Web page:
Clearing the Hurdles in the Path to Green Action 

While the Inflation Reduction Act is a significant piece of progress, there is still more to be done. For instance, the U.S. federal government still has the scope to improve regulations caused by car pollution and power plants. The fact the Act also offers an avenue for some support of fossil fuels means a successive bill that ends such support would be ideal in the minds of green advocates. It's also a fact that the current Supreme Court has already thrown a spanner in the works of the Biden Administration's ambitions surrounding green action prior - with its ruling that curbed the Environmental Protection Agencies' power surrounding power plants and the reduction of their emissions - and its capacity to do so again in the time ahead can't be ruled out, should another similar case come before it. Nonetheless, overall, green advocates in the U.S. are rightfully excited about the progress the Inflation Reduction Act has made, and are hopeful the country can build on it. 

In Australia, Chris Bowen, the federal energy minister has said, "The climate wars may or may not be over, but they're certainly in retreat". Labor's legislation must still pass the Senate before confirmation of a major step forward on climate change action can be made official. This said, it’s also necessary to recognise Labor has indeed commendably taken a real step forward here in its first year in government in looking to legislate a net zero target into law, by getting it passed through the Lower House. By contrast, the Coalition took no such step during the greater part of a decade that it was in office prior to May of this year. In time, making Australia's 2030 target - and its 2050 target especially - more ambitious is a must. But right now, after years of no meaningful action whatsoever on going green at a federal level, Australians indeed have cause to be optimistic.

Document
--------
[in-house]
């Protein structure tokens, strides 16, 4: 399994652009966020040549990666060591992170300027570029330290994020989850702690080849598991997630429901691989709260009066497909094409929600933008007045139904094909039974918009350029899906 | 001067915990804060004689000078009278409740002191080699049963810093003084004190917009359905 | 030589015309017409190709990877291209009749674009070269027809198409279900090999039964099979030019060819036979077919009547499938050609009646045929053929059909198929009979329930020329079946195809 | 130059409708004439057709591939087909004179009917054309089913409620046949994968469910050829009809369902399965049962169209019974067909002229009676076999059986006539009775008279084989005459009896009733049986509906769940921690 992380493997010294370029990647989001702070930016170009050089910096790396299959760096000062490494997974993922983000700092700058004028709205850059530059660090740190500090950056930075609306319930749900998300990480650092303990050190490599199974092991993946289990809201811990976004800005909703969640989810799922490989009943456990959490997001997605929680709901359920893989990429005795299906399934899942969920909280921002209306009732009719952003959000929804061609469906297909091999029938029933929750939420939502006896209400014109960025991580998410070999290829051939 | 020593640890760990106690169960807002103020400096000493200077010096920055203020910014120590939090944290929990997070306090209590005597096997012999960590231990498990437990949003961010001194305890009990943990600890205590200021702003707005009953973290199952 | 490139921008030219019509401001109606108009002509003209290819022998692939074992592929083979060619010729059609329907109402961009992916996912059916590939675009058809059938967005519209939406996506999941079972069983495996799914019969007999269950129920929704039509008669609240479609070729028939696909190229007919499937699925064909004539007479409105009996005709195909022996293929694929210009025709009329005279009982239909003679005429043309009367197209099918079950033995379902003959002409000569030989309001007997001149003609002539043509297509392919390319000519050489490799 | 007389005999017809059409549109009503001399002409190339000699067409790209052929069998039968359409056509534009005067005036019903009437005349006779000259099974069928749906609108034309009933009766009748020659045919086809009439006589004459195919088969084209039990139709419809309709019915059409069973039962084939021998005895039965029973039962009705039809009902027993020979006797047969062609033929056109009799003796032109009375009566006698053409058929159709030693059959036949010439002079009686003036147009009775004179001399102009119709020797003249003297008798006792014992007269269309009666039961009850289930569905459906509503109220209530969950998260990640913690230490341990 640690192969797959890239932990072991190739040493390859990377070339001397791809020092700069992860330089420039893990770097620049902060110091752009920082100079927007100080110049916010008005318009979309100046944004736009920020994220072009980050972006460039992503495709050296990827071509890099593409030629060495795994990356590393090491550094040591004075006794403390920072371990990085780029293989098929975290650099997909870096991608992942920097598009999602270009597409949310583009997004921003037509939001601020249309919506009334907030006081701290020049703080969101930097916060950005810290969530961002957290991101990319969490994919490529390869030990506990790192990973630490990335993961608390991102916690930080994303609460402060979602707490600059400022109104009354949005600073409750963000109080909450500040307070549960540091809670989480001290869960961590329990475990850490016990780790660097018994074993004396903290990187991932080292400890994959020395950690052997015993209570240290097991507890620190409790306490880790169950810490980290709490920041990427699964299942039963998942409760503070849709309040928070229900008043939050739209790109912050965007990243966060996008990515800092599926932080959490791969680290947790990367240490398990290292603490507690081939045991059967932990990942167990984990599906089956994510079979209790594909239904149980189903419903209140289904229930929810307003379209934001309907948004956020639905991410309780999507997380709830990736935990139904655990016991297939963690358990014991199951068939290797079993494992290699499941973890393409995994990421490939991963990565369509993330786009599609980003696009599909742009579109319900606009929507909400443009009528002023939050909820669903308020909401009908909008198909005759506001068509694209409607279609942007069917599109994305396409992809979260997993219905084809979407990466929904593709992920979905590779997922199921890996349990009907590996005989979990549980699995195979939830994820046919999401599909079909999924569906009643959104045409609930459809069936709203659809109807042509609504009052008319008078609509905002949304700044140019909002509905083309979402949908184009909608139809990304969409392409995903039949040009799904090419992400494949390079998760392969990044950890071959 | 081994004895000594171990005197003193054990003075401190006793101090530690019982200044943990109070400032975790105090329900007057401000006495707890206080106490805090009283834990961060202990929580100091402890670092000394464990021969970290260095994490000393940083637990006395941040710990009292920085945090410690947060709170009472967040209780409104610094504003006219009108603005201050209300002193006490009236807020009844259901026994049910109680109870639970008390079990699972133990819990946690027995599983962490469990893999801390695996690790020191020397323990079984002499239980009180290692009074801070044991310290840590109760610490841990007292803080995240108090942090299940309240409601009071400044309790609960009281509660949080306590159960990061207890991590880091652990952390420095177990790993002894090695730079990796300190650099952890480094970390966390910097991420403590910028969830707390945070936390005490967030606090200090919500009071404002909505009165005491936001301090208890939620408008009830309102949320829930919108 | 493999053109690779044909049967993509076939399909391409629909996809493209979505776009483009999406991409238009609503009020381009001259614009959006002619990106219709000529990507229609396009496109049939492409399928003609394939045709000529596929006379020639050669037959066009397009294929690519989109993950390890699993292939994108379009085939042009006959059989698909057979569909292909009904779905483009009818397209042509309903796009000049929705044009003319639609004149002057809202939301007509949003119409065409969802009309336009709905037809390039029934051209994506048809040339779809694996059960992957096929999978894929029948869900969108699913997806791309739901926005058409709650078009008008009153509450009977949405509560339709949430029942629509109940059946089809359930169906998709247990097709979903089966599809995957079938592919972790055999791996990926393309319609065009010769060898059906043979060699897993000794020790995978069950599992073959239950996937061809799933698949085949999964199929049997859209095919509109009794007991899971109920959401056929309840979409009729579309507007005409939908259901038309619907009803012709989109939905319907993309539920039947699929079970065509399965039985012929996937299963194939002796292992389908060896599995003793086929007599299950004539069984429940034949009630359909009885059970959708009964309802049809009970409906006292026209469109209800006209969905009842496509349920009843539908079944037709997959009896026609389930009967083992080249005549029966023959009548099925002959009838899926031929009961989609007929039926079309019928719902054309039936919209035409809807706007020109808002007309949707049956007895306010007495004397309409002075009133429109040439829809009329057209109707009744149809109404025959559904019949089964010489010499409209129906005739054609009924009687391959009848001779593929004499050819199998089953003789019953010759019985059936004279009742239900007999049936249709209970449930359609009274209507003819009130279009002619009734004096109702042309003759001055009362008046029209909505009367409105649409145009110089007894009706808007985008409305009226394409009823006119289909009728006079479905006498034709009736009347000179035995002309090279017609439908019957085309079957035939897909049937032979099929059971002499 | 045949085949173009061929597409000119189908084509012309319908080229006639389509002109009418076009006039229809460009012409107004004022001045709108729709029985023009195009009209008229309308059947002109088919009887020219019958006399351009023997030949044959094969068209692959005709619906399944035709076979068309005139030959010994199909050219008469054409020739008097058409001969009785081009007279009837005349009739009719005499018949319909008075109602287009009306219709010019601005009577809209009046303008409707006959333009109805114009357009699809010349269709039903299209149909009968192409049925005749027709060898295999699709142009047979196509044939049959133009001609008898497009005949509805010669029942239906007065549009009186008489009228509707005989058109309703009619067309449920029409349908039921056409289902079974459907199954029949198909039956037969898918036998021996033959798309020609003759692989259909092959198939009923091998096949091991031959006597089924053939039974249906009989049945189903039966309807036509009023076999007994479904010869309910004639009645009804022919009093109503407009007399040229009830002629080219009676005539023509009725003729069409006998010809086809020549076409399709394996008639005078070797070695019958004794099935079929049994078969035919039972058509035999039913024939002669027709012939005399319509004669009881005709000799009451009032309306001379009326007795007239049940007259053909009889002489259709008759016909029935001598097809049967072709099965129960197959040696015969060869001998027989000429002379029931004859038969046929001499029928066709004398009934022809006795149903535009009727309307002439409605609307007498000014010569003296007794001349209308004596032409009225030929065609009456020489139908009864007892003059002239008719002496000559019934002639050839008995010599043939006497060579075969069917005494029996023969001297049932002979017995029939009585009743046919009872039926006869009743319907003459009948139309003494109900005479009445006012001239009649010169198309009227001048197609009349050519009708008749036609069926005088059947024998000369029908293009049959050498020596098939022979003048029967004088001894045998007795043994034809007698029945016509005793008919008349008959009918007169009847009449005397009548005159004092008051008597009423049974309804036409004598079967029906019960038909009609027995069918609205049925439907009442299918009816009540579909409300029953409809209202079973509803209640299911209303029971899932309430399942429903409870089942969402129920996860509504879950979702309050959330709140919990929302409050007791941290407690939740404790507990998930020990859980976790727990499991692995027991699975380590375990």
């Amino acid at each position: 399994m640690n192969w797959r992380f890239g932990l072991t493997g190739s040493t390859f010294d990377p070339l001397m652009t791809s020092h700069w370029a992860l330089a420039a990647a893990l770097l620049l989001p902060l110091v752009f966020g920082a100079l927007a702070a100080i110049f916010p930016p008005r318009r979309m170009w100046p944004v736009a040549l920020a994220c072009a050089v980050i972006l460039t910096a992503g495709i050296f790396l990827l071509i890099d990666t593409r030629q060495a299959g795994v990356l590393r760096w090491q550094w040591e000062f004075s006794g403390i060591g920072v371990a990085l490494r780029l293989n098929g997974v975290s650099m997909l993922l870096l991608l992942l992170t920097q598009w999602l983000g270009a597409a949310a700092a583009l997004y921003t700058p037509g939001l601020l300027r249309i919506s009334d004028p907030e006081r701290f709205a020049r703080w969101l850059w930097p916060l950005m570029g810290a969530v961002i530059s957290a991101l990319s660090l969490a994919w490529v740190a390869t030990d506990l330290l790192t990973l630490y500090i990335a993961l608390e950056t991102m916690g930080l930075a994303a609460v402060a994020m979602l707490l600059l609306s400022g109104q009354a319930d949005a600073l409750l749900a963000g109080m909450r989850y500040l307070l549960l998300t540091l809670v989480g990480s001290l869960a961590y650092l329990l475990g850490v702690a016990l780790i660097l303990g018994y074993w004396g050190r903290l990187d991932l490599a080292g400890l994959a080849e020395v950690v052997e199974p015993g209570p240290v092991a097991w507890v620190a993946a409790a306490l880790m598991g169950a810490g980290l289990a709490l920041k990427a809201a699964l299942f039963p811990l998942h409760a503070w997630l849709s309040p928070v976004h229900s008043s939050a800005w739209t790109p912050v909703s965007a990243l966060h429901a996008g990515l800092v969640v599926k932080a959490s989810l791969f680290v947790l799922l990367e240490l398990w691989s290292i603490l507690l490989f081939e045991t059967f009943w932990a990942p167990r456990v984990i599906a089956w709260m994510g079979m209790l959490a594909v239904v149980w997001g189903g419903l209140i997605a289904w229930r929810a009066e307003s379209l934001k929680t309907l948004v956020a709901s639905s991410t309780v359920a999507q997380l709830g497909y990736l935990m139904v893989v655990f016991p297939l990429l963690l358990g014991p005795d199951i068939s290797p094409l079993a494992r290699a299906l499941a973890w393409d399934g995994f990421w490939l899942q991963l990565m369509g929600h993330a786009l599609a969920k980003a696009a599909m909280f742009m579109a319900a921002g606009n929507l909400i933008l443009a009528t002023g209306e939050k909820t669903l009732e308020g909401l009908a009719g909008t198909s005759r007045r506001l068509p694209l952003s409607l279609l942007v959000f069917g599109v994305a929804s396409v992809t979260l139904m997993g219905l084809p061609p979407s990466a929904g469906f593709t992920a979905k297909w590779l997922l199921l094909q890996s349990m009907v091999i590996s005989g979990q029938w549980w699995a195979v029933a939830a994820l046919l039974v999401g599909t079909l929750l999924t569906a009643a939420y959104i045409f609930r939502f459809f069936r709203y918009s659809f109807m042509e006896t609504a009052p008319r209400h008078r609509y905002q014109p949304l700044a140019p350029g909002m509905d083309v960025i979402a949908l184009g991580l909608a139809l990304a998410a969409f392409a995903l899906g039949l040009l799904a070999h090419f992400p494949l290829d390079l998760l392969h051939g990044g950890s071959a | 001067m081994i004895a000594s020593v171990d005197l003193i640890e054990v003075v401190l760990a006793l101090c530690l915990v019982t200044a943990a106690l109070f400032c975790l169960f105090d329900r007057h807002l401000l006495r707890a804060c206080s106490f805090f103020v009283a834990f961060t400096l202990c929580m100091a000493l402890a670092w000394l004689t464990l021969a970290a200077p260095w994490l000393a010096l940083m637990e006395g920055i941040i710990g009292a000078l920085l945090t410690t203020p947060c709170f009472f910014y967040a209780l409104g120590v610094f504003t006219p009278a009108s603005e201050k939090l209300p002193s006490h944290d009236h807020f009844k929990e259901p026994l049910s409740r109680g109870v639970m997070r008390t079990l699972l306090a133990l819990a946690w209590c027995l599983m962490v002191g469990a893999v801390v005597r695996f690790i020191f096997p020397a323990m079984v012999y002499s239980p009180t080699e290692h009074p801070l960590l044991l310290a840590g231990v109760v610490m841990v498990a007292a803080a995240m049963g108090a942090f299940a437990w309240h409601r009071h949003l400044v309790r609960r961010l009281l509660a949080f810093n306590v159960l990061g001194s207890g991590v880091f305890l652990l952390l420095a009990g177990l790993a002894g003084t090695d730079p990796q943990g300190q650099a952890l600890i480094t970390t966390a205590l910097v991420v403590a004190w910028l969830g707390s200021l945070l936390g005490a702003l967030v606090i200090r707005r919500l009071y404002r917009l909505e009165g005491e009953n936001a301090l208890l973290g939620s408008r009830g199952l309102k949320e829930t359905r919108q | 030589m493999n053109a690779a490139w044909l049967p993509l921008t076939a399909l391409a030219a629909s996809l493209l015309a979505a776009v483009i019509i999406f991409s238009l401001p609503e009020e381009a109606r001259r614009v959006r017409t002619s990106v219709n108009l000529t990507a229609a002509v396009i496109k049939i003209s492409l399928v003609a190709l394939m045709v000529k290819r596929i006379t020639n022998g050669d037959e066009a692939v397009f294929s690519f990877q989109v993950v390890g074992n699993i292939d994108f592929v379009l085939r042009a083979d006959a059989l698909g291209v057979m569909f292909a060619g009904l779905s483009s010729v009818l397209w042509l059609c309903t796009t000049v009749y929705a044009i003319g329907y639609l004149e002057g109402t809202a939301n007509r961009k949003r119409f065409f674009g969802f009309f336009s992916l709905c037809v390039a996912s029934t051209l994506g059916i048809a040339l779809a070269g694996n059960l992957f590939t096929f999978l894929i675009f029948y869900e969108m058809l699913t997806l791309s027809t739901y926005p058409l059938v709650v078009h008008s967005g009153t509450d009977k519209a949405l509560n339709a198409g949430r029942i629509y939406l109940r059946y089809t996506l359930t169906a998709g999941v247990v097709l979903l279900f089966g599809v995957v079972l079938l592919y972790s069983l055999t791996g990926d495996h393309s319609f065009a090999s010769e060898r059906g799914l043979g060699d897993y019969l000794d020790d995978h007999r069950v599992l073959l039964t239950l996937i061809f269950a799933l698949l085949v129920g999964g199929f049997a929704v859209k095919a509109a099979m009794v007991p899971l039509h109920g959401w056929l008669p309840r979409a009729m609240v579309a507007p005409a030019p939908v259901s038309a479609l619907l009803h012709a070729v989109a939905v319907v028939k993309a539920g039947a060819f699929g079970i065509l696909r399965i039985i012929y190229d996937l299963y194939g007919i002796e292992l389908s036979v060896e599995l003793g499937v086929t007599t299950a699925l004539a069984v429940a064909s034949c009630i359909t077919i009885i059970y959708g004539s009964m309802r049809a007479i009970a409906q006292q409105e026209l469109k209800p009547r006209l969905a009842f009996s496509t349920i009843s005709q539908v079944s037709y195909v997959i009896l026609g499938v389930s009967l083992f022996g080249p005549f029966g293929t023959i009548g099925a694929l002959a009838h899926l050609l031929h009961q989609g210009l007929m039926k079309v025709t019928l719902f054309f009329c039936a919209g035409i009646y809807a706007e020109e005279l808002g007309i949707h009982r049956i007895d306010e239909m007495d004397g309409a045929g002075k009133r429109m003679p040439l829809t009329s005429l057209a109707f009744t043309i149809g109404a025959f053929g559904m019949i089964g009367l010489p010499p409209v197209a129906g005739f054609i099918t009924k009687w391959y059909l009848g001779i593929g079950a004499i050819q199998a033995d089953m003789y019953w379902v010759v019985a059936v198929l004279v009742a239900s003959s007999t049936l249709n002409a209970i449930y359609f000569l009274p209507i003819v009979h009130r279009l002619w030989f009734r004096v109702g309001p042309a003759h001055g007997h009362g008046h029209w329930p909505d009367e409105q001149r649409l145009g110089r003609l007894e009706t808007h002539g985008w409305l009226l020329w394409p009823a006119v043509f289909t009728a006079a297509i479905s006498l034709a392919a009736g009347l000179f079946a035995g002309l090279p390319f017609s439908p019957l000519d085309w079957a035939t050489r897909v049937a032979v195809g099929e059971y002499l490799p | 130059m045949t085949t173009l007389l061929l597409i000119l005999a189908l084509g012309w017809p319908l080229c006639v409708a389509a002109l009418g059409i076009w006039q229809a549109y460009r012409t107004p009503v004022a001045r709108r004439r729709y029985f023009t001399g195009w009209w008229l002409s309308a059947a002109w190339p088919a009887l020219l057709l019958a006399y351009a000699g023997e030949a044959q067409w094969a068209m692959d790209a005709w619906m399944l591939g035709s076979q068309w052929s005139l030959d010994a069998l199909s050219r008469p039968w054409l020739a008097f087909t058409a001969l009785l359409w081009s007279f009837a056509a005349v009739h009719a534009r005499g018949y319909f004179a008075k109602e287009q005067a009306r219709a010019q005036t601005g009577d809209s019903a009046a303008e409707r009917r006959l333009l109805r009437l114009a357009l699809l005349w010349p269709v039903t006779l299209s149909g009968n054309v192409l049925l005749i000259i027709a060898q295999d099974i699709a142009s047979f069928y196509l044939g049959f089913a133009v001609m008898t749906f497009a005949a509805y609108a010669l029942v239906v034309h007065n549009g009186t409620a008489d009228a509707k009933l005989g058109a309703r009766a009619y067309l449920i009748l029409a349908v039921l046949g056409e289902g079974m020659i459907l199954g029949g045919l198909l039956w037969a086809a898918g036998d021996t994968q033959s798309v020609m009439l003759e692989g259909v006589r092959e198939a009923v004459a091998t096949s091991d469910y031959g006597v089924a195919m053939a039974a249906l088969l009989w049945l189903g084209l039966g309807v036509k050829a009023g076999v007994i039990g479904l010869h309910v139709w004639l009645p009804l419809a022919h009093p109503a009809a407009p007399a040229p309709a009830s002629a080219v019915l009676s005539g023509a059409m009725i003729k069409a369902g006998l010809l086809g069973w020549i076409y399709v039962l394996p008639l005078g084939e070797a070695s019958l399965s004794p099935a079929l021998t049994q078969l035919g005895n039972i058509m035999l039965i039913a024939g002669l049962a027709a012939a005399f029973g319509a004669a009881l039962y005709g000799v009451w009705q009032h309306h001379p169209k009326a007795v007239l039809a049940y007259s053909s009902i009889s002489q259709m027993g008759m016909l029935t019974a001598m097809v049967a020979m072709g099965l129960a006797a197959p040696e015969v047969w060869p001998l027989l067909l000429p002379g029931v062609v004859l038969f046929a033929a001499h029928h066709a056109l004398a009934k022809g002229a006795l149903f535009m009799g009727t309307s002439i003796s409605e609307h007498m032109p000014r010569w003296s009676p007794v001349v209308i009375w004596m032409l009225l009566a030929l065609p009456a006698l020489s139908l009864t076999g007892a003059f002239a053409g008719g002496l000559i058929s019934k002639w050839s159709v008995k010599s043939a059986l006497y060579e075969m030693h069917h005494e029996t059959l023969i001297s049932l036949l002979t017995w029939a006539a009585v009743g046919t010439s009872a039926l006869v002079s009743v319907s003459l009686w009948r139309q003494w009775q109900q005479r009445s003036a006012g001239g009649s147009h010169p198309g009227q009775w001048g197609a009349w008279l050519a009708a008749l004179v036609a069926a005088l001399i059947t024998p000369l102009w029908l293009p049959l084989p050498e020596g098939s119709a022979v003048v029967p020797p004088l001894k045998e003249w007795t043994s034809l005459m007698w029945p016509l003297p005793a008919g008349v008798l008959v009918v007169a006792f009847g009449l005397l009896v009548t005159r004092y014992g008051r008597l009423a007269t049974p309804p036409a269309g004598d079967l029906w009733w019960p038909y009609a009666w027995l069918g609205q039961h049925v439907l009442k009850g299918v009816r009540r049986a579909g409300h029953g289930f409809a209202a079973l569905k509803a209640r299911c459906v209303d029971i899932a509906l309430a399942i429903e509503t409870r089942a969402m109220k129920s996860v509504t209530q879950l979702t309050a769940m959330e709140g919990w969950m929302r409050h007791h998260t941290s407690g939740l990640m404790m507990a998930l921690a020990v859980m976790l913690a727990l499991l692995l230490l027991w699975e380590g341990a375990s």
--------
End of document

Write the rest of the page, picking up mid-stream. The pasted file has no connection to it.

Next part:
Overall, as two young and wealthy nations with an economic history heavily littered with the use of fossil fuel and other polluting resources, Australia and the U.S. have a shared challenge on their hands when it comes to responding to climate change. Yet additionally, they also have a shared opportunity to build the future of their economies with green resources, and in turn, a shared obligation to wind up their pollution activities, not only for the benefit of their citizens, but others around the world. At their best, both countries have shown a terrific capacity for innovation and leadership in their own ways on the world stage. With the steady progress of landmark legislation in both nations recently, green advocates must certainly remain mindful that much work remains to be done (and many setbacks could yet occur), but there is indeed good reason to think each nation is now commencing a substantial political change around going green, and accordingly that 2022 is the start of a great new chapter.

For more on renewable energy, you can read here about how to find a quality solar installer, here about the relationship between renewables, climate change, and insurance.